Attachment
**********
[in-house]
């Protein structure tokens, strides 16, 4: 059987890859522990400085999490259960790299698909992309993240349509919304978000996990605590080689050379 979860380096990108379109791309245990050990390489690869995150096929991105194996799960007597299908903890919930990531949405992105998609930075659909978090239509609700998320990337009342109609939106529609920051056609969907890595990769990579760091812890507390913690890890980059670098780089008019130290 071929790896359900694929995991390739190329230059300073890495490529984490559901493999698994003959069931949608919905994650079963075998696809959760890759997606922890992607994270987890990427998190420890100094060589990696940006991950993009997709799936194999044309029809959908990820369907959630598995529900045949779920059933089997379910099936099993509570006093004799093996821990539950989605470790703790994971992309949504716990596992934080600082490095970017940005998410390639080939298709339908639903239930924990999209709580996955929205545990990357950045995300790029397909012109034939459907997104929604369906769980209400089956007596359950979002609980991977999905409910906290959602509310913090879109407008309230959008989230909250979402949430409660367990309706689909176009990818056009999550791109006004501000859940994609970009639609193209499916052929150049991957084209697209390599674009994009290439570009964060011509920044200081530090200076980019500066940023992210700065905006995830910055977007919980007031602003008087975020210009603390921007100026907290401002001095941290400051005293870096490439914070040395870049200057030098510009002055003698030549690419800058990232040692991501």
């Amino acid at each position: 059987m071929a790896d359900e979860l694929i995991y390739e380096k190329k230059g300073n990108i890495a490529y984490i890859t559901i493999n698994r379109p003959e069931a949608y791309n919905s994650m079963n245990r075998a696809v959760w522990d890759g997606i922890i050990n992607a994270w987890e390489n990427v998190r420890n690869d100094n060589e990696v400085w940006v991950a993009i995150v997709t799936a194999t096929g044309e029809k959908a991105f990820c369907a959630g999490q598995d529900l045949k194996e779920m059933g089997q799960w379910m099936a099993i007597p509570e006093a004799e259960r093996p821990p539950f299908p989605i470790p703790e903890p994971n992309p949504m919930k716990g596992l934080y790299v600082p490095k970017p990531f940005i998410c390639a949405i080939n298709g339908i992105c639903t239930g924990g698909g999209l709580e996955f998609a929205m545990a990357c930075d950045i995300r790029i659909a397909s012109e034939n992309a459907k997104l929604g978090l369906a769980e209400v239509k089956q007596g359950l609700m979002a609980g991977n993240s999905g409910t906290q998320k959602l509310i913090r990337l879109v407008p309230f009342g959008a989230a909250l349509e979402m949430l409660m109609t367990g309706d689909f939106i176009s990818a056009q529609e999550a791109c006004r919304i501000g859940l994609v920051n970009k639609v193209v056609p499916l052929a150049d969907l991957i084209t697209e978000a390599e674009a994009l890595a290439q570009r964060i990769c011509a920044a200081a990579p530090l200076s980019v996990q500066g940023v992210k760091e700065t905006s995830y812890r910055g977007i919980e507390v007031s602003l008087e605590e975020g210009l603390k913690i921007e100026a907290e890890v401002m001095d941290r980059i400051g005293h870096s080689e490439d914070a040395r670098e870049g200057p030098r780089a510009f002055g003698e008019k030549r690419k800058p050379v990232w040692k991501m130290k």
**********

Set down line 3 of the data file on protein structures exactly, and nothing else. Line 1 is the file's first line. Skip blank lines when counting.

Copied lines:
């Amino acid at each position: 059987m071929a790896d359900e979860l694929i995991y390739e380096k190329k230059g300073n990108i890495a490529y984490i890859t559901i493999n698994r379109p003959e069931a949608y791309n919905s994650m079963n245990r075998a696809v959760w522990d890759g997606i922890i050990n992607a994270w987890e390489n990427v998190r420890n690869d100094n060589e990696v400085w940006v991950a993009i995150v997709t799936a194999t096929g044309e029809k959908a991105f990820c369907a959630g999490q598995d529900l045949k194996e779920m059933g089997q799960w379910m099936a099993i007597p509570e006093a004799e259960r093996p821990p539950f299908p989605i470790p703790e903890p994971n992309p949504m919930k716990g596992l934080y790299v600082p490095k970017p990531f940005i998410c390639a949405i080939n298709g339908i992105c639903t239930g924990g698909g999209l709580e996955f998609a929205m545990a990357c930075d950045i995300r790029i659909a397909s012109e034939n992309a459907k997104l929604g978090l369906a769980e209400v239509k089956q007596g359950l609700m979002a609980g991977n993240s999905g409910t906290q998320k959602l509310i913090r990337l879109v407008p309230f009342g959008a989230a909250l349509e979402m949430l409660m109609t367990g309706d689909f939106i176009s990818a056009q529609e999550a791109c006004r919304i501000g859940l994609v920051n970009k639609v193209v056609p499916l052929a150049d969907l991957i084209t697209e978000a390599e674009a994009l890595a290439q570009r964060i990769c011509a920044a200081a990579p530090l200076s980019v996990q500066g940023v992210k760091e700065t905006s995830y812890r910055g977007i919980e507390v007031s602003l008087e605590e975020g210009l603390k913690i921007e100026a907290e890890v401002m001095d941290r980059i400051g005293h870096s080689e490439d914070a040395r670098e870049g200057p030098r780089a510009f002055g003698e008019k030549r690419k800058p050379v990232w040692k991501m130290k």